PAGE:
As a young, middle-class American, I’ve had the privilege of living in a very sheltered world, free of deadly violence and far removed from the daily tragedies of war. My only experience with such horrors has come vicariously through movies and books, which have had a profound effect on me, mostly because they make me realize how lucky I am to live in such peaceful existence. Exit Wounds can be added to such books, and I think the most rewarding way to read this text is by remembering that these characters live in a world that is not at all like our own, but still very real (and very real to many people all across the globe). It’s impossible to imagine living in a place where suicide bombings are an almost regular occurrence, to the point where you and your community have become hardened to such tragedies. That’s the setting of Exit Wounds, and if you keep that in mind during your reading, you’ll find this book to be a treasure–Rutu Modan invites you into the world of a young, Israeli middle class, and it’s insightful and educational to pick up on the subtle differences between their world and our own.

Taken from booksandculture.com.

2. Dreams in a Time of War: A childhood memoir by Ngugi wa’Thoing’o
Why you should read it:
Because you don’t know anything about colonial East Africa.

Going along the lines of non-Western perspectives, Ngugi wa Thoing’o’s memoir invites us into his childhood, which was shaped by both the beauties and the horrors of the ‘Mau Mau revolution.’ Wa Thoing’o’s story is valuable, as it offers a narrative that not many people can tell–a narrative which many have not heard.

English is not the author’s first language, but this allows him to craft it in ways that make the prose more appealing. For example, he is able to do what many non-native English speakers can do in their writing: he borrows from the structure of his native language to create prose which is unique and subtle differences in phrasing allow him to frame ordinary observations as extraordinary insights. Dreams in a Time of War is both a history lesson, a coming-of-age story, a chance to expand your worldview and overcome essentializations, and it manages to be all of these things while still being an easy read. This would be an interesting selection for a summer reading list for AP World History or a similar class.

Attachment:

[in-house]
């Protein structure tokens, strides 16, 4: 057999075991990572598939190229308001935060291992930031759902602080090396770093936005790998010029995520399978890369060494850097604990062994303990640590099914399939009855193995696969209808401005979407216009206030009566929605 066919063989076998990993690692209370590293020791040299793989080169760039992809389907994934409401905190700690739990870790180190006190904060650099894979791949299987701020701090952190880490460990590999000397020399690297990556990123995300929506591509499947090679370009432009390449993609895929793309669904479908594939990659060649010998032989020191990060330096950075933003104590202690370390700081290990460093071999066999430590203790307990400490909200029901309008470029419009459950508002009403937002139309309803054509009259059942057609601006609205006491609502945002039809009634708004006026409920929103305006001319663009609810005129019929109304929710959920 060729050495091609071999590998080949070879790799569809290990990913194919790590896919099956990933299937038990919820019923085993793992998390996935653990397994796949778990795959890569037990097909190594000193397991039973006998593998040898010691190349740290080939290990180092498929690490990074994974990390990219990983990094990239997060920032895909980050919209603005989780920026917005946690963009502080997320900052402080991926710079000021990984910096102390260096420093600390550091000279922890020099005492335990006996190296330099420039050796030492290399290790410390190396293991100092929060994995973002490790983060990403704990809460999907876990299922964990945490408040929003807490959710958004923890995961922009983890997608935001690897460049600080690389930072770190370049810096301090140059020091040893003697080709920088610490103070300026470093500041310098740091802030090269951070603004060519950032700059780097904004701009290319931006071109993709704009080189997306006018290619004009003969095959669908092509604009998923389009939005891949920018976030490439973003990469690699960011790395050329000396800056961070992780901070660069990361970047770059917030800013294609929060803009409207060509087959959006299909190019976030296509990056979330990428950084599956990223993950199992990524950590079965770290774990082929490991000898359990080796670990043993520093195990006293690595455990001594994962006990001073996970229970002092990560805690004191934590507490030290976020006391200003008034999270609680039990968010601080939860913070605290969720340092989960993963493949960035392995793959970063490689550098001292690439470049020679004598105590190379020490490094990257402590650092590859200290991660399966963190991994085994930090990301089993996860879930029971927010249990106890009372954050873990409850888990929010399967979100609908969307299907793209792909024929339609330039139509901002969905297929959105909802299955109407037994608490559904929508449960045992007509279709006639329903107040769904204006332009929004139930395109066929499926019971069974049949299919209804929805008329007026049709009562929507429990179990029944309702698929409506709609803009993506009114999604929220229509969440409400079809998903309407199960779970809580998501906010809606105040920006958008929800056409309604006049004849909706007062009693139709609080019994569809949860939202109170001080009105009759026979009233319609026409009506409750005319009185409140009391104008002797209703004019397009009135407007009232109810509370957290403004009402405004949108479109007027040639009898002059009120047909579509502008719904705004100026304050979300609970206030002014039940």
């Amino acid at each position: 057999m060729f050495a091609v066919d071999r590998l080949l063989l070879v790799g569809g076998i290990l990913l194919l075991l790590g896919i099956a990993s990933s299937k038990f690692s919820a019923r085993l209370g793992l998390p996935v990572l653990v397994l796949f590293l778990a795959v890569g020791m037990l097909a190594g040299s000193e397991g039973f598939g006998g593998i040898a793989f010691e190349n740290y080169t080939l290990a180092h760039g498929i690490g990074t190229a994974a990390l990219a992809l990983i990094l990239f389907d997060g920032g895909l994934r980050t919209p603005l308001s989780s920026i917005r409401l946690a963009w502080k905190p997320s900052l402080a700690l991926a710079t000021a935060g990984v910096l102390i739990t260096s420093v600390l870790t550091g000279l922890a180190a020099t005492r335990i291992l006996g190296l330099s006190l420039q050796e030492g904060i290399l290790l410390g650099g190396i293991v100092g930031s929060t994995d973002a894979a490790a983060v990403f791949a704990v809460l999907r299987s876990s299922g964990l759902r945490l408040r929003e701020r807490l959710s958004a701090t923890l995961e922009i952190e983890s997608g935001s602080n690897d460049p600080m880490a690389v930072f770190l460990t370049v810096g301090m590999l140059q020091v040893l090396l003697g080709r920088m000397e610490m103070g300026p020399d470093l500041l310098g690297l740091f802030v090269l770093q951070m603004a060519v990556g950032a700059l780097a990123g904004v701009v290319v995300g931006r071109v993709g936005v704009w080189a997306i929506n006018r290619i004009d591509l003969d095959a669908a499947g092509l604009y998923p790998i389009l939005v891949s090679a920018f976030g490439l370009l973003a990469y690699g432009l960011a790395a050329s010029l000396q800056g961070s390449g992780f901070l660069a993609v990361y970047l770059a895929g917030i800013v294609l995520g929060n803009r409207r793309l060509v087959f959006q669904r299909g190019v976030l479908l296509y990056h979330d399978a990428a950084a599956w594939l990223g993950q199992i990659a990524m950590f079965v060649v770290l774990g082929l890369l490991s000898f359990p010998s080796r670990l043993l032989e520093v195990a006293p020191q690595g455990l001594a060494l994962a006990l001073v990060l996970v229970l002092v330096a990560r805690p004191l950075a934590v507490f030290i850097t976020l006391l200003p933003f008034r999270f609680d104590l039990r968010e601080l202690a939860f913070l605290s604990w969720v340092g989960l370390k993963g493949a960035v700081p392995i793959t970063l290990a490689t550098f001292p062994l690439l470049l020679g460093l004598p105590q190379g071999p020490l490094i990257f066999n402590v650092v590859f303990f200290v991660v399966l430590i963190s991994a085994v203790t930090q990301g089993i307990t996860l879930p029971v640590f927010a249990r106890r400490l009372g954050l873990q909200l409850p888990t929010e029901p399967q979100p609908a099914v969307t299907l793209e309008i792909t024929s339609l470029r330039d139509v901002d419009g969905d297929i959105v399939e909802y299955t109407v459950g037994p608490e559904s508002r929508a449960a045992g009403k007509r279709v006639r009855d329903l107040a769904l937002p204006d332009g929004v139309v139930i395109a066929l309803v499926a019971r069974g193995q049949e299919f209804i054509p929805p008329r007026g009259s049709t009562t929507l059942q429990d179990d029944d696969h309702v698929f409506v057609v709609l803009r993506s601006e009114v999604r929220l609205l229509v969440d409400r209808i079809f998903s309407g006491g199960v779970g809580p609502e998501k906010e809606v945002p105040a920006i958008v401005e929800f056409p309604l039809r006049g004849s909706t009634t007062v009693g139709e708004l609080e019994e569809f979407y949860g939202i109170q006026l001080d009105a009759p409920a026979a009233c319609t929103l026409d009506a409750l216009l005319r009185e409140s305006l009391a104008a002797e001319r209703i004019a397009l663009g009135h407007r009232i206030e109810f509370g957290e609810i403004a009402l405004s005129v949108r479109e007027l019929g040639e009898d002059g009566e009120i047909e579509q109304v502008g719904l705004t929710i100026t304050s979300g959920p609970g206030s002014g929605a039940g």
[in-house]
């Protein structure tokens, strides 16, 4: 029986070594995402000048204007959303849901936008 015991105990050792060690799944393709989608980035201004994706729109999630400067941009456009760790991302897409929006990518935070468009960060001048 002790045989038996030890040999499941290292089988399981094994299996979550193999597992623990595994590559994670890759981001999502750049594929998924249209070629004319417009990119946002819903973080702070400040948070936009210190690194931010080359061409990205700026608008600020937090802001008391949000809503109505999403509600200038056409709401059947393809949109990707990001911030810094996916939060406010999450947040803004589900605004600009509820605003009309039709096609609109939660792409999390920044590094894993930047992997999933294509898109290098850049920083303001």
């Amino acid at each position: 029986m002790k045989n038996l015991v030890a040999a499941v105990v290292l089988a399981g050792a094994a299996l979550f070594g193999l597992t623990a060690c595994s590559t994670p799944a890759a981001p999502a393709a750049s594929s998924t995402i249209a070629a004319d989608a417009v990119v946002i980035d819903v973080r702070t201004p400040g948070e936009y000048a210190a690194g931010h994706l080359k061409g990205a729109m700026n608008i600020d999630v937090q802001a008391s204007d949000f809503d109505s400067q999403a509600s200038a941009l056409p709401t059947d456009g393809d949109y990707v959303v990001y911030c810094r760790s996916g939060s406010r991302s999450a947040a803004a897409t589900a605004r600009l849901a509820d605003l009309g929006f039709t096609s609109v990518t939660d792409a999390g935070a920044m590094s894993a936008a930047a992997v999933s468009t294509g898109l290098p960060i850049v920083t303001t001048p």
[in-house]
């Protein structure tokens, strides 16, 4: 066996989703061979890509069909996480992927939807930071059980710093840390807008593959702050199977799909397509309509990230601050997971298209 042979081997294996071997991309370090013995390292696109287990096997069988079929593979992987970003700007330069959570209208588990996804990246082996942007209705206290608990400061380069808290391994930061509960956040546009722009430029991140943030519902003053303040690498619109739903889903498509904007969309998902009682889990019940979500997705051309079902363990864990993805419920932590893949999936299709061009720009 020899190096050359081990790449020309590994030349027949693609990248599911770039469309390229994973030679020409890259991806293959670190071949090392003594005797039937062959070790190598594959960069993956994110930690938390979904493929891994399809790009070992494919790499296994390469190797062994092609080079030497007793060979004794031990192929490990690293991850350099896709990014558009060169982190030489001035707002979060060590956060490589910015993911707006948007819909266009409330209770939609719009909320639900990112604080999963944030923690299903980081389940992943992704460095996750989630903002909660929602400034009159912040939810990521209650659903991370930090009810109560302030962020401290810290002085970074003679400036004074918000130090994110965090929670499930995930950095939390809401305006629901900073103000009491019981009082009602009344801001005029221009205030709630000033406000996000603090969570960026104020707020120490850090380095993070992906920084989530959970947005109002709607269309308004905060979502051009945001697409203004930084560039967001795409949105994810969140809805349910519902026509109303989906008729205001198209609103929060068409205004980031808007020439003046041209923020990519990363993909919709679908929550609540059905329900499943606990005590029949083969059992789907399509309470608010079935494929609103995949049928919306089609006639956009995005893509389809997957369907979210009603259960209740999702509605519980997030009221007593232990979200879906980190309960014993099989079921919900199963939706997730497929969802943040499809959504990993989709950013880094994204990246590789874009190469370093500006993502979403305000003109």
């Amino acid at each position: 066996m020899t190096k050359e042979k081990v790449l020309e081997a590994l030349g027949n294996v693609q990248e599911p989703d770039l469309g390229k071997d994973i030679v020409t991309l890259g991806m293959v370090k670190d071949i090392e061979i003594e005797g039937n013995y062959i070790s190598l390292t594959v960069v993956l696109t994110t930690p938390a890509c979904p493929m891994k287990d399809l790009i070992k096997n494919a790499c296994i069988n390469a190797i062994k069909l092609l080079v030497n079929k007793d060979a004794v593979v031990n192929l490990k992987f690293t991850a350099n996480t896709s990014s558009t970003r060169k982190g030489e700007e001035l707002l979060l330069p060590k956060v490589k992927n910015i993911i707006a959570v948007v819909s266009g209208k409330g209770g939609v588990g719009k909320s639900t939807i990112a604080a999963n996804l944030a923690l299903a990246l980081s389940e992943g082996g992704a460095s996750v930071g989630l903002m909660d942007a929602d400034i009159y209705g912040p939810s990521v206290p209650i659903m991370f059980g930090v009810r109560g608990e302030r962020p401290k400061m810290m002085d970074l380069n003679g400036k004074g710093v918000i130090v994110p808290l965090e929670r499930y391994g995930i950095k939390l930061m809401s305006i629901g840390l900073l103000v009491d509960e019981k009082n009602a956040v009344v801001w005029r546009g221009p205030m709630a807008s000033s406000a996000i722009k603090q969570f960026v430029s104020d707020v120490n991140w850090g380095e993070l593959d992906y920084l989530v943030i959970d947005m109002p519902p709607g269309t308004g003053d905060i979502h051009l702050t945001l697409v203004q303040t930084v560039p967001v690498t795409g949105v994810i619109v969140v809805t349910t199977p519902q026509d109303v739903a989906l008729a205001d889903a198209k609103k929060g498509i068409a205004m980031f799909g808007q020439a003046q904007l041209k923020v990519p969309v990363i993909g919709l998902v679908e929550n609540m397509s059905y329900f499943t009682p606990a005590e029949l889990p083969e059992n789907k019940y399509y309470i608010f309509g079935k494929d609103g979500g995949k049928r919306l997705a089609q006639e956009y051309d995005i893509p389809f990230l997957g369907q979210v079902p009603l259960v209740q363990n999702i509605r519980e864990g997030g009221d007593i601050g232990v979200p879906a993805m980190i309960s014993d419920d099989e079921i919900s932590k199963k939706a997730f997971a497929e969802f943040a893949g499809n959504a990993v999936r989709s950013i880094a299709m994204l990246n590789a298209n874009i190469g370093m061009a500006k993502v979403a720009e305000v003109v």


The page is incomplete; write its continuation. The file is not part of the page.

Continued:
P.S. If you do end up reading this novel, please let me know, because I’d like you to read the adaptation for theater that I wrote for my final project in my Cosmopolitan East Africa class.

Taken from caylakluver.blogspot.com.

1. Leaving Atlanta by Tayari Jones
Why you should read it:
So you can thank me forever for introducing you to Tayari Jones.

Tayari Jones is the best writer you’ve never heard of. You might think I’m over-exaggerating (or underestimating–maybe you have heard of her), but I will say that she’s the “best writer I’ve never heard of until reading her for a college course,” which hopefully says a lot, considering I’m an English major and prefer to sign up for courses that explore non-canonical texts.

Leaving Atlanta is, put quite simply, a book about a lot of things. The class I read it for was titled Southern Fiction, and indeed, it offers a Southern narrative that is critical as well as fictional. But it’s also about the very real Atlanta child murders, which spanned from roughly 1979 until 1981, and left over twenty children dead. It’s a story about race relations, a story about Atlanta, and a very ambitious coming-of-age story about broken childhoods.

Tayari’s writing is masterful given that it addresses a variety of touchy subjects and realities, but does so through the eyes of young children, and Jones is able to make it work. Even more exciting, from a literary standpoint, is her exploration of first, second, and third-person perspective technique. There’s an entire section devoted to second-person narrative, and Tayari makes it look easy. Think about that for a little bit, and then realize that you need to treat yourself to this author’s groundbreaking first novel so you can continue to follow her work (she’s written two books since Atlanta, and I’m sure she has a lot of great stuff in store for her readers yet).